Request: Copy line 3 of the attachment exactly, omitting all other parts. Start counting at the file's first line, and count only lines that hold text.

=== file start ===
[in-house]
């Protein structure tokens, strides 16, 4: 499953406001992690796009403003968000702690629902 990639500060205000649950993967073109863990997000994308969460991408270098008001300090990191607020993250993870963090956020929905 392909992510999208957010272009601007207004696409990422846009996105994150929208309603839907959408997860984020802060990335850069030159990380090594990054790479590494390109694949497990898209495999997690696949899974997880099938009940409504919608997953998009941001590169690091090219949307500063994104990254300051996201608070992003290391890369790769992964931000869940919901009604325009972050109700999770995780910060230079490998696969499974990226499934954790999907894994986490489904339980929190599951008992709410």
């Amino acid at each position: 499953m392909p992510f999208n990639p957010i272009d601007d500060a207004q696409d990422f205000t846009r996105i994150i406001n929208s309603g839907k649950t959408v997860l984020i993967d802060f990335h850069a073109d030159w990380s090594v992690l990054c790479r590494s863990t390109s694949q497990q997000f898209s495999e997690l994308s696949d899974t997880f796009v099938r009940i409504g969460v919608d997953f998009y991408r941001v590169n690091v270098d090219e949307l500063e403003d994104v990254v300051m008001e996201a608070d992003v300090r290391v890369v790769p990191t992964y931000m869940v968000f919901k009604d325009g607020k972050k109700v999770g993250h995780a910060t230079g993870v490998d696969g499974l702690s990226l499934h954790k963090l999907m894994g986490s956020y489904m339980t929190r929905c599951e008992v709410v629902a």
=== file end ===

């Amino acid at each position: 499953m392909p992510f999208n990639p957010i272009d601007d500060a207004q696409d990422f205000t846009r996105i994150i406001n929208s309603g839907k649950t959408v997860l984020i993967d802060f990335h850069a073109d030159w990380s090594v992690l990054c790479r590494s863990t390109s694949q497990q997000f898209s495999e997690l994308s696949d899974t997880f796009v099938r009940i409504g969460v919608d997953f998009y991408r941001v590169n690091v270098d090219e949307l500063e403003d994104v990254v300051m008001e996201a608070d992003v300090r290391v890369v790769p990191t992964y931000m869940v968000f919901k009604d325009g607020k972050k109700v999770g993250h995780a910060t230079g993870v490998d696969g499974l702690s990226l499934h954790k963090l999907m894994g986490s956020y489904m339980t929190r929905c599951e008992v709410v629902a």